Monday, June 2, 2008

Back to work...

Although I'm not playing in the WSOP anymore, they still have plenty of action at the cash games in town. I decided it would be a good idea to not go immediately to a cash game since I was probably so on "tilt" that I would've just given my money away. After a couple hours I decided to hit the tables again. I went to the Bellagio's poker room and they had a long, long list for the $2/$5 No-Limit Hold 'em game, so I got on to the $5/$10 No-Limit list. I bought in for $600 once I was called for a seat at that game.

The table I started at was a "feeder" table (alos called a must-move table) for the other $5/$10 No Limit games. What that means is that when a seat opened at one of the other $5/$10 games, a person from our table would be grabbed to fill that seat. Then the casino would go to the waiting list to fill our new empty seat. What it also usually means is that when you get moved you will find yourself at a table full of large stacks since the players sitting there cannot be people who have just bought in. That's not always the case, but it's pretty typical.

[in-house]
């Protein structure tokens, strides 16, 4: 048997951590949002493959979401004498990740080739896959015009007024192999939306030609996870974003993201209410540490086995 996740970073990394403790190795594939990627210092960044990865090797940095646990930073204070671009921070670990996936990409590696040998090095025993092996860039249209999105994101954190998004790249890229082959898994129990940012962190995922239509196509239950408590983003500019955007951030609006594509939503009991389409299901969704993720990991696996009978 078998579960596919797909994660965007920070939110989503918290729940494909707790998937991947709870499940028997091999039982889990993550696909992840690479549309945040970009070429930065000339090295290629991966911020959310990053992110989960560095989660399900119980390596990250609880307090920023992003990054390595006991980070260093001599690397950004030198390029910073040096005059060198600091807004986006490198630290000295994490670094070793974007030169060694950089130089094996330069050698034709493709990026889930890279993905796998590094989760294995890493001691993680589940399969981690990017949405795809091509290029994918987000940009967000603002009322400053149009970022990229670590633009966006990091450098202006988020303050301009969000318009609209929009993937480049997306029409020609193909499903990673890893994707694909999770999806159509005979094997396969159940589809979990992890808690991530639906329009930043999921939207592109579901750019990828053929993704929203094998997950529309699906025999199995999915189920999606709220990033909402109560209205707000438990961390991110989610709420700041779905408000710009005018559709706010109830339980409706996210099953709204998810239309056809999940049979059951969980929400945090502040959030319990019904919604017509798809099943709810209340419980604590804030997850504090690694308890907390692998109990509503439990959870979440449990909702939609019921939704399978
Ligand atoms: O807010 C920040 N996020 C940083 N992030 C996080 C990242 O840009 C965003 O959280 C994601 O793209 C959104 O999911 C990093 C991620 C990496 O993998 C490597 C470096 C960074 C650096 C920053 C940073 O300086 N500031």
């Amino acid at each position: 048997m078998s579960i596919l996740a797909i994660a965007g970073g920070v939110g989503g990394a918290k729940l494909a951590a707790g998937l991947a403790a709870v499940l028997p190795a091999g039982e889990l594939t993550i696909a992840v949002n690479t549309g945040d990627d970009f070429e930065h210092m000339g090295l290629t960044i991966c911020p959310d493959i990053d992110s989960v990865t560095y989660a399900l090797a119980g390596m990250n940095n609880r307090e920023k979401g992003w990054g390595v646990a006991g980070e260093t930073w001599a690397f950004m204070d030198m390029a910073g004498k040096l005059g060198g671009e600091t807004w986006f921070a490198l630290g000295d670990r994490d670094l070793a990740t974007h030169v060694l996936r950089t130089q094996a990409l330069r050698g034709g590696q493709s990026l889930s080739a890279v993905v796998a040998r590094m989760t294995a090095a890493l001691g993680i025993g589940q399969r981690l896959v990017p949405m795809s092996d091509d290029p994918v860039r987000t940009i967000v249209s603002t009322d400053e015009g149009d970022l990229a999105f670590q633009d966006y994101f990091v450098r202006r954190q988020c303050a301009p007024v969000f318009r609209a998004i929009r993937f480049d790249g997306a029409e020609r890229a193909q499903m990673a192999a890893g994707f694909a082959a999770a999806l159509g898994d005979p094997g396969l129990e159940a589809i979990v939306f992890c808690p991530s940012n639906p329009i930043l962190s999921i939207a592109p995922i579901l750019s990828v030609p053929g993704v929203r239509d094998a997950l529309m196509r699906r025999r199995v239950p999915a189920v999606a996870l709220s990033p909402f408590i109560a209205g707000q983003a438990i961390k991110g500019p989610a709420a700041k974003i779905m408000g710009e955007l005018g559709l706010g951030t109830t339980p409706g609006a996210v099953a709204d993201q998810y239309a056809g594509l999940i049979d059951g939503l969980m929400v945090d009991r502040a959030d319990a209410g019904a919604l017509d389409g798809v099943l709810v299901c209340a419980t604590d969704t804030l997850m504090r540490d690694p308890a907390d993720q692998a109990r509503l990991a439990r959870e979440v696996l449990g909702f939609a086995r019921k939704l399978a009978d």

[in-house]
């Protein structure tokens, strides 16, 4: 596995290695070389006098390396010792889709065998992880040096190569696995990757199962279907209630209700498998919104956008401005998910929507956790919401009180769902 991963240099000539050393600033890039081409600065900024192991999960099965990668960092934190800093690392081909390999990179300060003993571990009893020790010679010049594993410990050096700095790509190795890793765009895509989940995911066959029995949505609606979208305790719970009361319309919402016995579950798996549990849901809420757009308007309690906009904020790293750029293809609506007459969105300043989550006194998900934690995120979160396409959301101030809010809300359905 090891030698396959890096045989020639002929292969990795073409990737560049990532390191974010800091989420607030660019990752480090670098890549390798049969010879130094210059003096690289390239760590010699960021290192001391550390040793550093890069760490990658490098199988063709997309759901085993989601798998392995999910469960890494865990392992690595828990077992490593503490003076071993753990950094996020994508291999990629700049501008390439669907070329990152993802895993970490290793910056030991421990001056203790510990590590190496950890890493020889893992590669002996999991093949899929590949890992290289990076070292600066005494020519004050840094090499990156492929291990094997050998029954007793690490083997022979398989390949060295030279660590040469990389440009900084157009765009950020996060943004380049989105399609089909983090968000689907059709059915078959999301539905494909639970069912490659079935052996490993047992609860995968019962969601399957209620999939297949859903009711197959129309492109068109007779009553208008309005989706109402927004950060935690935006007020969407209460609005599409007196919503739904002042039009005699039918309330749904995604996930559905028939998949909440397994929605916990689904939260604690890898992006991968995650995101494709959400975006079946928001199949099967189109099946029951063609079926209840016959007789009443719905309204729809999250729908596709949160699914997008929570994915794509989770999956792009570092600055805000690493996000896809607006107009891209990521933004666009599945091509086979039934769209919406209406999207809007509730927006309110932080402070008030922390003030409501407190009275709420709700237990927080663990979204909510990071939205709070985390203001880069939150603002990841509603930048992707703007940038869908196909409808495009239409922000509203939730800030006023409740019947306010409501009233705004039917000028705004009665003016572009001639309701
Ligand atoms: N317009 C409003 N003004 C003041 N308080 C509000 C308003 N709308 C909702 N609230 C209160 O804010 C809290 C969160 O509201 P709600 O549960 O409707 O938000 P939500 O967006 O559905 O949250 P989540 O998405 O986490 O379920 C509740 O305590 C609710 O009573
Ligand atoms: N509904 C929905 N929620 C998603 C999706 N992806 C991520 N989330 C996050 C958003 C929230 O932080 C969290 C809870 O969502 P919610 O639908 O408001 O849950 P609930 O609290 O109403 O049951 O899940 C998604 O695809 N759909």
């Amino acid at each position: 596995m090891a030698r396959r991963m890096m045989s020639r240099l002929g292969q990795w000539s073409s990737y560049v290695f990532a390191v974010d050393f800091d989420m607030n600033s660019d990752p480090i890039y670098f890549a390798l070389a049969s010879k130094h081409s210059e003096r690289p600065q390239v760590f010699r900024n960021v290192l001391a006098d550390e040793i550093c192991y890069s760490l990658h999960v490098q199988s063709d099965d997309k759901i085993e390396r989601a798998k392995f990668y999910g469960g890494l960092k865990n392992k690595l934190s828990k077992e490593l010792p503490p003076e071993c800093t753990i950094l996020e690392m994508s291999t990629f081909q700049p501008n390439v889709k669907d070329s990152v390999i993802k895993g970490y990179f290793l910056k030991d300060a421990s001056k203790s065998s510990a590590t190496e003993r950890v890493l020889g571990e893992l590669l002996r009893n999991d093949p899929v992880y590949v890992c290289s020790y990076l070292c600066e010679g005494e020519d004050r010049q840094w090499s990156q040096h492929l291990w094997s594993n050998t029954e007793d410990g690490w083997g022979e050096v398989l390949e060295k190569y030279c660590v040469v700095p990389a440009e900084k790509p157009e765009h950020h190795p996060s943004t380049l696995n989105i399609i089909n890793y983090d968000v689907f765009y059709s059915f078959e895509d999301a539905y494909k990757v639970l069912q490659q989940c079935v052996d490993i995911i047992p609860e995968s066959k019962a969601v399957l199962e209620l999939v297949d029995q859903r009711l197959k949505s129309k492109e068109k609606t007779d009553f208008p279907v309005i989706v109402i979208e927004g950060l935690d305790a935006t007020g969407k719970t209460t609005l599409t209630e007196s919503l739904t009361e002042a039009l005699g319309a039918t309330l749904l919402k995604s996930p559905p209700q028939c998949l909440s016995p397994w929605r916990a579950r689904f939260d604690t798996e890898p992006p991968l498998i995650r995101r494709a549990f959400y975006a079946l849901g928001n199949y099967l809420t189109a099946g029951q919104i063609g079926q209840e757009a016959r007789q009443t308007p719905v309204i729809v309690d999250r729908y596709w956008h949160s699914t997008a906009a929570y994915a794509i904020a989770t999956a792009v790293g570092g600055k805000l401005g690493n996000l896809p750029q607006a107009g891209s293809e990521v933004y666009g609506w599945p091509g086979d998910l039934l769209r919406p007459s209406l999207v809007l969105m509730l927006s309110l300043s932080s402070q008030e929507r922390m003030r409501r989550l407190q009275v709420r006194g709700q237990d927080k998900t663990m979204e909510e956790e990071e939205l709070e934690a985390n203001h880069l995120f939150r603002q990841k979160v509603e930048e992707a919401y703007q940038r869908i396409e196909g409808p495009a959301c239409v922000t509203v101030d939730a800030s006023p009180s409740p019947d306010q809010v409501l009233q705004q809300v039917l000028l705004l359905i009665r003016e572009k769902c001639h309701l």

At our must-move table, I found myself a little card dead, and when I was getting hands I was either missing or getting flops that "didn't work" for my holding. So after about an hour or so, I was down about $400. I got a couple hands that I was able to push all-in with and chopped (ugh!), but one of the chops had a significant amount of other player's money in it so I made a couple bucks, and right around then I was told I was moving, so I knew I was coming in as a short stack.